States Ring In 2014 With Changes To Texting And Driving Laws, Penalties

Most drivers agree by now that texting and driving is a needlessly risky behavior, and drivers in many states even support harsher laws against it. While drivers in the Huntington-Ashland-Ironton area may know of the dangers of distracted driving, some states have begun 2014 with harsher penalties or stricter laws regarding texting, in the hopes of reducing preventable automobile crashes. These changes offer hope for anyone who worries about the dangers of texting and driving or believes that current state laws are not strong enough.

Loopholes Removed, Penalties Increased

A few states have increased the penalties for drivers who are caught texting, while others have closed loopholes that may have allowed drivers to avoid the intended legal consequences. Vermont and Oregon have both increased the penalties for texting and driving. In Oregon, according to Seattle’s KUOW Radio, the maximum fine for texting and driving has now doubled to a significant $500.

In California, meanwhile, limits imposed on teen drivers who may be tempted to text are now stricter, according to the Sacramento Bee. Before, phrasing in the law implied that teenagers could use talk-to-text or text-to-talk technology to read and compose messages while driving, even though doing so still creates a significant cognitive distraction. Now, Senate Bill 194 explicitly bans any form of texting, even hands-free texting, for teenagers who are behind the wheel.

In 2013, Kentucky introduced a “penalty points” system where, in addition to a monetary fine for texting while driving, a driver can be assessed three points against his or her license for the violation. Accruing 12 points within a two-year period can lead to the suspension of driving privileges.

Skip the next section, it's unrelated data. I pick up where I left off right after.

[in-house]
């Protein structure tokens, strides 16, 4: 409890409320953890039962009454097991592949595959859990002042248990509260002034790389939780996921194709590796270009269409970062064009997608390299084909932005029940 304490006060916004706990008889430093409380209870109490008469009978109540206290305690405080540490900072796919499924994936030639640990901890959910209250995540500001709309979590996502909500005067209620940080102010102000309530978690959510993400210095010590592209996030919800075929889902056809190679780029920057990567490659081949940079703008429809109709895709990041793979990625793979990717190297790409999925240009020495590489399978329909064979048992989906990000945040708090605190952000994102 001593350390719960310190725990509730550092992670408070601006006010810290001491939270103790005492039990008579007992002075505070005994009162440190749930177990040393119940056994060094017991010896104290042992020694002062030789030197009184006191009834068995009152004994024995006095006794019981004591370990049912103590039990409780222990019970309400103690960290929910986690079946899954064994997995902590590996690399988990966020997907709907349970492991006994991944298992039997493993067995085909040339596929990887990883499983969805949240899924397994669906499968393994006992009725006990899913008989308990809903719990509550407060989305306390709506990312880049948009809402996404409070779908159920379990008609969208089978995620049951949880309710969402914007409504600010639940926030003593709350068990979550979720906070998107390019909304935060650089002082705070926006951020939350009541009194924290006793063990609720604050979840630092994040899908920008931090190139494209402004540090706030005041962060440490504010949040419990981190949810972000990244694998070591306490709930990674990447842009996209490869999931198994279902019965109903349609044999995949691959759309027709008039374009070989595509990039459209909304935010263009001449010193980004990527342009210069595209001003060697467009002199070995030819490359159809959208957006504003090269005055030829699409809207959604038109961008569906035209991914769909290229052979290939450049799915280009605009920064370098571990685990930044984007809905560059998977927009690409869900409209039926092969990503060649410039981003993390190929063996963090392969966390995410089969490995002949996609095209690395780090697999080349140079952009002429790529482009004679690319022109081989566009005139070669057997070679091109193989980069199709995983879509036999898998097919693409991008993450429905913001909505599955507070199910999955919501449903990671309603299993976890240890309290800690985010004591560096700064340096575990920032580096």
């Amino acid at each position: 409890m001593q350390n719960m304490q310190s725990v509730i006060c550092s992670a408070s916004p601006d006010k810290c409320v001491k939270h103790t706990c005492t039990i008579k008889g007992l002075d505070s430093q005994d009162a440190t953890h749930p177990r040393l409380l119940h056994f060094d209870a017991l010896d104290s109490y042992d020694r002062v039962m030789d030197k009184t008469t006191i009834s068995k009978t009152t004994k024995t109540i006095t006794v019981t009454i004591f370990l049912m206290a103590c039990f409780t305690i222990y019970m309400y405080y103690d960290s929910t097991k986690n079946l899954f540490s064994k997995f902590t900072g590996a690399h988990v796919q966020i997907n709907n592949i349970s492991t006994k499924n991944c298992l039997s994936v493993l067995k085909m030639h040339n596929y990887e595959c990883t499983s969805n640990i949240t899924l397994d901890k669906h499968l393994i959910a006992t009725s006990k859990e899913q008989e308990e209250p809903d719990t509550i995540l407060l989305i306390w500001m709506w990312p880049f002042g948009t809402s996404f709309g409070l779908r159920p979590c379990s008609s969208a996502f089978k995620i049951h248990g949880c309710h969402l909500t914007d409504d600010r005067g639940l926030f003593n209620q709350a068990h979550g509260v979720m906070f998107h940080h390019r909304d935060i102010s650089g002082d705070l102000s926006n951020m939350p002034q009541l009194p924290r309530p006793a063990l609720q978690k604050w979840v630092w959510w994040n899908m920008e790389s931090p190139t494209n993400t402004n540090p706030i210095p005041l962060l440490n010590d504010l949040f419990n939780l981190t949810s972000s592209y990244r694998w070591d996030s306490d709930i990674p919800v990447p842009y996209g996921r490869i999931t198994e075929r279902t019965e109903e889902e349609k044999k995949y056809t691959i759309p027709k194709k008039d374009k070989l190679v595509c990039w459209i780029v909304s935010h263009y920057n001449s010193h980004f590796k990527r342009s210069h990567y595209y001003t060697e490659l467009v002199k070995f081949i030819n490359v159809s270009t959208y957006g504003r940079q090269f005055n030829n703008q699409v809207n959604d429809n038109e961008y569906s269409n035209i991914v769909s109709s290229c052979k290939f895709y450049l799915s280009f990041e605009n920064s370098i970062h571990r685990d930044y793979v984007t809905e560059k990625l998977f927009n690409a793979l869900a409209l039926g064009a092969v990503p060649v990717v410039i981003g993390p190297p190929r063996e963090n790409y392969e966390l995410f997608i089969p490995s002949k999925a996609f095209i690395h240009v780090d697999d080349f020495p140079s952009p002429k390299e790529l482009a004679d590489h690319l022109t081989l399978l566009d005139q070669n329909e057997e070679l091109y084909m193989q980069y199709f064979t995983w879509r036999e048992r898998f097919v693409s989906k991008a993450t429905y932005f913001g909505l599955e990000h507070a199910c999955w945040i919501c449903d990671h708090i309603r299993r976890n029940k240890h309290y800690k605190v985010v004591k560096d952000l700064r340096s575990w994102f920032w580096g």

These legal changes represent important progress in protecting innocent people from drivers who make irresponsible decisions. If more motorists are deterred from texting because of these new laws, a significant number of injuries and fatalities could be prevented.

The Facts On Texting And Driving

National figures published on the website Distraction.gov do not serve to reassure drivers about the safety of the roads. Some relevant facts are that:

  • Drivers traveling at 55 mph will cover the length of a football field in the average time it takes to send or read a text.
  • As of Dec. 2012, over 170 billion texts were sent monthly in the U.S., on average.
  • One in five teenagers and one in ten adults has conducted an extended text conversation while driving.
  • One in four teenagers read or send at least one text every time that they drive.

According to the same source, more than 3,000 distracted driving fatalities were reported in 2011 and again in 2012. These statistics do include accidents involving other forms of distracted driving, but it is unlikely that texting only made a trivial contribution to these figures, considering that it is a visual, cognitive and physical distraction.

It is encouraging to see that more states are taking the issue of texting and driving seriously and giving motorists strong reasons to think twice about doing it. Still, even the strictest laws will not prevent every act of negligent driving and people in West Virginia, Kentucky and Ohio will experience more and more instances of distracted driving. Anyone who has been hurt in an accident involving a driver who was texting or otherwise distracted should make sure to talk to an attorney about seeking compensation for the injury.